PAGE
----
What should I do? I cannot afford to lose my job and certainly not for something I did not realize was wrong based on the permitted conduct in the classroom for the last 3.5 weeks…. any help?

Signed,

Can’t Afford To Lose My Job


Answer:

Dear┬áCan’t Afford To Lose My Job:

Unfortunately, corporate managers run scared. They are afraid of complaints that they condone acts and/or language that could be interpreted as sexual harassment. Rather than that, they nip it in the bud. Your characterization of what has happened illustrates that. Apparently, the complaints have prompted an investigation and the matter has escalated to a major concern. Will management let it pass? Can you do anything now? I don’t know. The exchange you describe about grabbing the trainer’s leg would be the kind of wit that would be much applauded on a talk show, but it seems to be painted in your mind, if not that of others in the class, as “sexually suggestive” and inappropriate for your corporate culture. Can you take back what you said in that instance with an apology? Perhaps, but probably not because trying to undo what was said only causes it to seen like bold type.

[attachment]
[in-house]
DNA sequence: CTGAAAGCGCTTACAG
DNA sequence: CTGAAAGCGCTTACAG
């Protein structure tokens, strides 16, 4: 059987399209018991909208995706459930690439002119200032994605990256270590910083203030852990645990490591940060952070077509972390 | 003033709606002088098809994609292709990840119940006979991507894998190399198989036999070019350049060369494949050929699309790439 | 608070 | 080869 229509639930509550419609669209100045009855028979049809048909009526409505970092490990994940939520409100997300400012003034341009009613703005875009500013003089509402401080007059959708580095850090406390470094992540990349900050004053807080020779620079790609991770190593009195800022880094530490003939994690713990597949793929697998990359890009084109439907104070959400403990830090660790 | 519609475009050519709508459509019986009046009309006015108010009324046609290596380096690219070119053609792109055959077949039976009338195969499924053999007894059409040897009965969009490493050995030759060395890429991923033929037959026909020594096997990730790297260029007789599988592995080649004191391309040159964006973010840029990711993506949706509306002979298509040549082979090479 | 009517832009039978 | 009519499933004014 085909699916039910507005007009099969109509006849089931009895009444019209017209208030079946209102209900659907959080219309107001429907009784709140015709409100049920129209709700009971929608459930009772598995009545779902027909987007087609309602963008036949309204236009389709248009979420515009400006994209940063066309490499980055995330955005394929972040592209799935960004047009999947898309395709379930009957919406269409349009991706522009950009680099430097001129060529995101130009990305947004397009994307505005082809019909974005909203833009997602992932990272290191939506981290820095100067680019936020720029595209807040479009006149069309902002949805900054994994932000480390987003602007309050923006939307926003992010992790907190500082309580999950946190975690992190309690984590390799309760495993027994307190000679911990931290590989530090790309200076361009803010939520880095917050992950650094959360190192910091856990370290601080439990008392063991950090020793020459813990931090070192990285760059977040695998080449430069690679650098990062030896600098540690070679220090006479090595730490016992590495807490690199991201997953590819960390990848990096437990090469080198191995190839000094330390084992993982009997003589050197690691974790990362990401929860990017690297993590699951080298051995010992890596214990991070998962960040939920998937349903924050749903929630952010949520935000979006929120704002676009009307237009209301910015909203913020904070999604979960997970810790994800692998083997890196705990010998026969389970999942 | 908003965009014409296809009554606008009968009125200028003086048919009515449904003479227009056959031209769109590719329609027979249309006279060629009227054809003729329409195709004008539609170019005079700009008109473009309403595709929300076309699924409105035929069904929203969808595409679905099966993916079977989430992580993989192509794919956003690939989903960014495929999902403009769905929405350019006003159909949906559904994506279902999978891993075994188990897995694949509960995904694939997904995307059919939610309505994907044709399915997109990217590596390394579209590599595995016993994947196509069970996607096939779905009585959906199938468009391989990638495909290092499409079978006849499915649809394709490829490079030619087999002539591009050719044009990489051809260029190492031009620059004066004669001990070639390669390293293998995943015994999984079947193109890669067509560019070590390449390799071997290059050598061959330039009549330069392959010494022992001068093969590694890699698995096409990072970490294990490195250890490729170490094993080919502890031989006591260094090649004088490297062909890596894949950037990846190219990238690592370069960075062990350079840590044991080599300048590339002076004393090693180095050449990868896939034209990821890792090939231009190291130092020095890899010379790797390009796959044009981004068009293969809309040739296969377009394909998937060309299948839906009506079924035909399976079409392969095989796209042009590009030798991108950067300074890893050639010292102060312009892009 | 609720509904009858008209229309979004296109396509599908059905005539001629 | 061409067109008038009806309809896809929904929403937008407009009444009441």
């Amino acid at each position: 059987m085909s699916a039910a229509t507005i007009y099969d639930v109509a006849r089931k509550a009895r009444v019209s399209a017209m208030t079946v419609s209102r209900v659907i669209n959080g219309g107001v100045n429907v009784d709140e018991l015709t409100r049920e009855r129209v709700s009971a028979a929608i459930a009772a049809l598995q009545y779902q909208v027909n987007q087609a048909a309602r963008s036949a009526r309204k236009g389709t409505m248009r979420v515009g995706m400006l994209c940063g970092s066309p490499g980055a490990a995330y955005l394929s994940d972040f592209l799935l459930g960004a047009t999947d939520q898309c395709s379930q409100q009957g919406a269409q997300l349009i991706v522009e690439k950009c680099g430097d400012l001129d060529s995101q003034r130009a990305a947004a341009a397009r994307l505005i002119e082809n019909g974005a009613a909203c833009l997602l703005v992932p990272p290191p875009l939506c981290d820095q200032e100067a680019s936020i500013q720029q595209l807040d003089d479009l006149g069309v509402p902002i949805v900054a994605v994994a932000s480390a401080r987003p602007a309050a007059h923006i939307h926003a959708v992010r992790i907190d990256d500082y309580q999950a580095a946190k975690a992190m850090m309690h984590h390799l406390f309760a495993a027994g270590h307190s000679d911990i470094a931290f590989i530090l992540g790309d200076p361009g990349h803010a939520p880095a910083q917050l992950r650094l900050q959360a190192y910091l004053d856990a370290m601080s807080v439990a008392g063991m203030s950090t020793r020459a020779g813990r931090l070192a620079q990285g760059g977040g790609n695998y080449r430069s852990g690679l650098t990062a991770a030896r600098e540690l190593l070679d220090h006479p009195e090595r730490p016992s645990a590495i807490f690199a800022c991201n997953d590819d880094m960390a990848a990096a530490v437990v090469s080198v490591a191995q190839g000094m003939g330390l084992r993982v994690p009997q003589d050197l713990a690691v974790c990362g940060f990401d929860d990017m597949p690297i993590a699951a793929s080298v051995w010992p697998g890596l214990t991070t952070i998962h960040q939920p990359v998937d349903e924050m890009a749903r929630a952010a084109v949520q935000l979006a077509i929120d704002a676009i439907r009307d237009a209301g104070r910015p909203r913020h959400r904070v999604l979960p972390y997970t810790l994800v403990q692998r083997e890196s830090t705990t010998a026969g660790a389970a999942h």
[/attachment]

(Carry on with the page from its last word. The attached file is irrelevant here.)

Time will tell. Hopefully the investigation that has already taken place will demonstrate you didn’t mean it as it might be seen in “get’er done” comedy. Hopefully, they will realize that the “give and take” permitted by the trainer was conducive to making training more effective. Hopefully, this whole thing will be a learning experience for all in the training class; learning that to complain over petty matters is a waste of time. Hopefully, this incident or incidents won’t sour training what should foster a collaborative mindset. Can you do anything more than what you have already done to explain that your remarks were playfully in keeping of what had gone on before and seemed acceptable to you? I don’t know. You can submit a defense of yourself if you are given a disciplinary reprimand and request that it be put in your file. But otherwise, say no more. This will not be elevated to a legal definition of sexual harassment or contributing to sexually hostile environment, unless you are to be fired and this banter is used as the reason for the firing. For now, it probably is best that you say little more about what has transpired.